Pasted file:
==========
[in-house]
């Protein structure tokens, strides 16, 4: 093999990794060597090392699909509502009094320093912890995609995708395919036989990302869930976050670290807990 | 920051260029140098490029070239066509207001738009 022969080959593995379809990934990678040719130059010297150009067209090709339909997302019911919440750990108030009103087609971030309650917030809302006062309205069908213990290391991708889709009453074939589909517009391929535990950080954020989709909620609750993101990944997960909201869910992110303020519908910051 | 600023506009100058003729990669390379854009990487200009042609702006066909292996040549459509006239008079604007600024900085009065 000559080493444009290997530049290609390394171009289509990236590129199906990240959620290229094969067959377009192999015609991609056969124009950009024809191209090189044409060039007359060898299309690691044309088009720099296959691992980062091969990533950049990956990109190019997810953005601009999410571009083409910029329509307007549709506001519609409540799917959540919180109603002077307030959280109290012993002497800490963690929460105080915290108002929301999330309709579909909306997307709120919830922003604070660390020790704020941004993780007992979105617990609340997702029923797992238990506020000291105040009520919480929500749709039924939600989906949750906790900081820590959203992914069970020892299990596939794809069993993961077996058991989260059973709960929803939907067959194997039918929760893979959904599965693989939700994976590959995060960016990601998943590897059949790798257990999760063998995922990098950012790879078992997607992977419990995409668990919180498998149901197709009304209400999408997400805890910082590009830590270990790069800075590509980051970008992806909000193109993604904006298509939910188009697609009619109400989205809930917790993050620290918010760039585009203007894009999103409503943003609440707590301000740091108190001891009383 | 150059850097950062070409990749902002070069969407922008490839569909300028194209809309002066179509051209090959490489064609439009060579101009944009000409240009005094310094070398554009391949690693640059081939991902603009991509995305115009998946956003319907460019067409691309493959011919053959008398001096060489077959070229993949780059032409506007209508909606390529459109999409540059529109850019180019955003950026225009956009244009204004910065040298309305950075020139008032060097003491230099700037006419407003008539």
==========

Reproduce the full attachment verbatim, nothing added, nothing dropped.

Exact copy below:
[in-house]
């Protein structure tokens, strides 16, 4: 093999990794060597090392699909509502009094320093912890995609995708395919036989990302869930976050670290807990 | 920051260029140098490029070239066509207001738009 022969080959593995379809990934990678040719130059010297150009067209090709339909997302019911919440750990108030009103087609971030309650917030809302006062309205069908213990290391991708889709009453074939589909517009391929535990950080954020989709909620609750993101990944997960909201869910992110303020519908910051 | 600023506009100058003729990669390379854009990487200009042609702006066909292996040549459509006239008079604007600024900085009065 000559080493444009290997530049290609390394171009289509990236590129199906990240959620290229094969067959377009192999015609991609056969124009950009024809191209090189044409060039007359060898299309690691044309088009720099296959691992980062091969990533950049990956990109190019997810953005601009999410571009083409910029329509307007549709506001519609409540799917959540919180109603002077307030959280109290012993002497800490963690929460105080915290108002929301999330309709579909909306997307709120919830922003604070660390020790704020941004993780007992979105617990609340997702029923797992238990506020000291105040009520919480929500749709039924939600989906949750906790900081820590959203992914069970020892299990596939794809069993993961077996058991989260059973709960929803939907067959194997039918929760893979959904599965693989939700994976590959995060960016990601998943590897059949790798257990999760063998995922990098950012790879078992997607992977419990995409668990919180498998149901197709009304209400999408997400805890910082590009830590270990790069800075590509980051970008992806909000193109993604904006298509939910188009697609009619109400989205809930917790993050620290918010760039585009203007894009999103409503943003609440707590301000740091108190001891009383 | 150059850097950062070409990749902002070069969407922008490839569909300028194209809309002066179509051209090959490489064609439009060579101009944009000409240009005094310094070398554009391949690693640059081939991902603009991509995305115009998946956003319907460019067409691309493959011919053959008398001096060489077959070229993949780059032409506007209508909606390529459109999409540059529109850019180019955003950026225009956009244009204004910065040298309305950075020139008032060097003491230099700037006419407003008539």